The NSW Parliament's Upper House has this morning committed to a number of groundbreaking steps to make NSW Parliament accessible to the Deaf community.
This has been prompted by the Upper House Procedure Committee's landmark Inquiry into Auslan interpretation of Parliamentary proceedings, the report for which was released on Tuesday. Abigail Boyd, Greens NSW MP and Disability Spokesperson, initiated the Inquiry.
The Parliament has today endorsed the Inquiry’s recommendation that, for the first time in NSW’s history, certain proceedings of Parliament be interpreted live into Auslan, so that members of the Deaf community can have immediate access to functions of our Parliament and democracy.
The report also recommended that a summary of happenings in Parliament, including notable legislation being tabled and debated, be recorded in Auslan and published on the Parliament’s website. This will ensure that the Deaf community can keep up to date with the goings-on in Parliament in their natural language.
The conduct of the Inquiry was groundbreaking in and of itself, with the full day hearing being the first ever NSW Parliamentary proceeding to be translated into Auslan.
The report can be found on Parliament’s website here.
Abigail Boyd, Greens NSW Upper House MP and Disability Spokesperson, said:
“The Deaf community is entitled to participate fully in our democracy. But with a lack of live translation of parliamentary procedures, their democratic participation has been denied.
“Last year Premier Perrottet’s shameless decision to unilaterally scrap Auslan interpretation at Covid pressers sparked universal outrage and highlighted the fact that the Deaf community is cut out of participating in so many parts of our society.
“I initiated this Inquiry to make some inroads towards a Parliament that is more welcoming and inclusive of people whose natural language is Auslan. I am so pleased to say that with today's commitment we are well on our way.
“When I set up this Inquiry, I was hopeful we would see some progress towards awareness, accessibility, and inclusivity for the Deaf community, but today's powerful commitment to translate key proceedings is beyond my expectations.
“There is still so much to do to ensure our democracy, and the entirety of our society, is accessible for the Deaf community. But taking this important action in Parliament is an important start.”
Text of the motion passed
(1) That this House notes that:
(a) on 8 November 2022, the President tabled Report No. 16 of the Procedure Committee, "Auslan Interpretation for Broadcasting", dated November 2022,
(b) to improve access to the proceedings of the Legislative Council for the Deaf community, the Procedure Committee developed a series of recommendations based on the evidence received throughout the inquiry process, and on our obligations under the United Nations Convention on the Rights of Persons with Disabilities,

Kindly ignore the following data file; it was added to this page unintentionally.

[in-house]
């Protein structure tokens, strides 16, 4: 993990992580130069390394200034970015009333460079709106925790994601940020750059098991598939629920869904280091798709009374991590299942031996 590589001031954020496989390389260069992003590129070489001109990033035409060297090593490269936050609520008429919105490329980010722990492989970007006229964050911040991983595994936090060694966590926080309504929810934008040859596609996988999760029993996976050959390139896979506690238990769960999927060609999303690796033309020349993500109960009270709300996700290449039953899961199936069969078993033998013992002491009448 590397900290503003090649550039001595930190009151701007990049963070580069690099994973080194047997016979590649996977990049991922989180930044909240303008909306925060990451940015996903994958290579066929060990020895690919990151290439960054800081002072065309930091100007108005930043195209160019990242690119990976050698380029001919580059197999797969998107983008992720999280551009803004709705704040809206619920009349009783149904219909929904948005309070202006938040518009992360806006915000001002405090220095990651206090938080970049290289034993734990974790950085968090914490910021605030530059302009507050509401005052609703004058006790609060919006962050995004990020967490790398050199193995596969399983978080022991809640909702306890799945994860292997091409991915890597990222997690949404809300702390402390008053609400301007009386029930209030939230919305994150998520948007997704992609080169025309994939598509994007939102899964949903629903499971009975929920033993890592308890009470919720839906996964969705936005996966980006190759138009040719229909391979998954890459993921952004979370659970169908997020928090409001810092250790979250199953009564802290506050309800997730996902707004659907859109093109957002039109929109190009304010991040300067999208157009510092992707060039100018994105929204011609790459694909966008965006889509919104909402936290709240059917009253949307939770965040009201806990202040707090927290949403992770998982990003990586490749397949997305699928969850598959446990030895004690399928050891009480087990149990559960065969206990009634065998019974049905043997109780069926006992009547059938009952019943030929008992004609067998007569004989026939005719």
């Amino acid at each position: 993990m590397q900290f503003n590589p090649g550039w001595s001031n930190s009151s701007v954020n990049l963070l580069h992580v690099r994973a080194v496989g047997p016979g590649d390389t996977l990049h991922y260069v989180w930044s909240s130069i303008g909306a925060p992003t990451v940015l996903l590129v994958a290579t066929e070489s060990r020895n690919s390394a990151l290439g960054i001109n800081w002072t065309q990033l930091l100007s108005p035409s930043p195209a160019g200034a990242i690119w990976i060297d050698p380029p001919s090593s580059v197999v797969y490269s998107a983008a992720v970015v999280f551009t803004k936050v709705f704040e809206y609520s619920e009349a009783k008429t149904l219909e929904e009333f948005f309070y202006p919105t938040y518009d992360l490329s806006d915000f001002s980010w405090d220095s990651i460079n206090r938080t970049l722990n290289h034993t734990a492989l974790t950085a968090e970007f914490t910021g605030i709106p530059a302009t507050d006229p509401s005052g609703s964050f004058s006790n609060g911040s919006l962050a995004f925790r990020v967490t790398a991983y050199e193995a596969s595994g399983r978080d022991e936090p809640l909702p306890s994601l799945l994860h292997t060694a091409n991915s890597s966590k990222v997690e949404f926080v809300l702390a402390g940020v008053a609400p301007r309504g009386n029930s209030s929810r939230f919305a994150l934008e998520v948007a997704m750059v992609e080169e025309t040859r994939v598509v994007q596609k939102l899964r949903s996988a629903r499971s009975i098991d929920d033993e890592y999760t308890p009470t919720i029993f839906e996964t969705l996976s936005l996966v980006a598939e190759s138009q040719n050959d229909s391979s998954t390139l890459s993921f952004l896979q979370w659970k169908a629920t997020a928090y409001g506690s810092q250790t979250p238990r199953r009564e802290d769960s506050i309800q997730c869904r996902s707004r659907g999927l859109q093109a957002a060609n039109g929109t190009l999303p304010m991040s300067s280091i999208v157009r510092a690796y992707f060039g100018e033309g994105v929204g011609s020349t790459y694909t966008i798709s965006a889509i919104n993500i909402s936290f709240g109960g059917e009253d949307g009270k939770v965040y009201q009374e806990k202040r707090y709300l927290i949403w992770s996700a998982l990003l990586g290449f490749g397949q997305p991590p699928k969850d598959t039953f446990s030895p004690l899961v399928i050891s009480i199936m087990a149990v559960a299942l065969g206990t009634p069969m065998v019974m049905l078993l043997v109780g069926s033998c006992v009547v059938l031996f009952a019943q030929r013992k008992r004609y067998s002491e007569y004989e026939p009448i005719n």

(c) the Procedure Committee's recommendations are centred on a pilot program, which is to be implemented in 2023 before being evaluated to determine whether it is meeting the needs of the Deaf community, and
(d) one of the proposed measures, as part of the pilot program developed by the Procedure Committee, is for Auslan interpretation to be provided for certain proceedings, which could include:
(i) the Governor's address to the opening of the 58th Parliament,
(ii) a Question Time to mark the National Week of Deaf People,
(iii) debates of significance to the Deaf community.
(2) That this House reiterates its support for the contents of Procedure Committee Report No. 16 into the use of Auslan interpretation for the broadcasting of Legislative Council proceedings.
(3) That as a first step, and in accordance with recommendation one of the Procedure Committee Report No. 16, this House authorises Auslan interpreters to interpret the following proceedings in 2023:
(a) the Governor's address to the opening of the 58th Parliament,
(b) a Question Time to mark the National Week of Deaf People, and
(c) debates of significance to the Deaf community.
Auslan, the majority sign language of the Deaf community in Australia, is a rich, complex, and linguistically and grammatically unique language. It is not a language that represents Australian English ‘on the hands’, but is a visual-spatial language in and of itself. It has been recognised as a community language by the Australian Government since 1987.
The Deaf community (with a capital ‘D’) consists of people who use sign language as their primary form of communication and identify as culturally Deaf, whereas ‘deaf’ (with a lower case ‘d’) refers generally to the physical condition of deafness and ‘hard of hearing’ is a descriptor generally used for people who have acquired hearing loss and may use English as their primary language and/or form of communication.
The 2021 Census identified 16,242 people who regularly use Auslan in their household within Australia, with 3,986 of those residing in NSW. If the less extensive users are also included, there are 30,000 users of Auslan across Australia. Additionally, 1 in 6 Australians are deaf.
Auslan interpreters were present during all regular Covid press conferences under Premier Berejiklian, but under Premier Perrottet Auslan interpretation was absent without notice from pressers relating to vital Covid information, sparking outrage from the Deaf peak bodies and human rights advocates and leaving the Deaf community suddenly without access to urgent health information. The NSW Legislative Council subsequently passed a motion in October 2021 which called on the Perrottet Government to reinstate Auslan interpreters at all media conferences in which statements are made in relation to COVID-19 and/or health orders.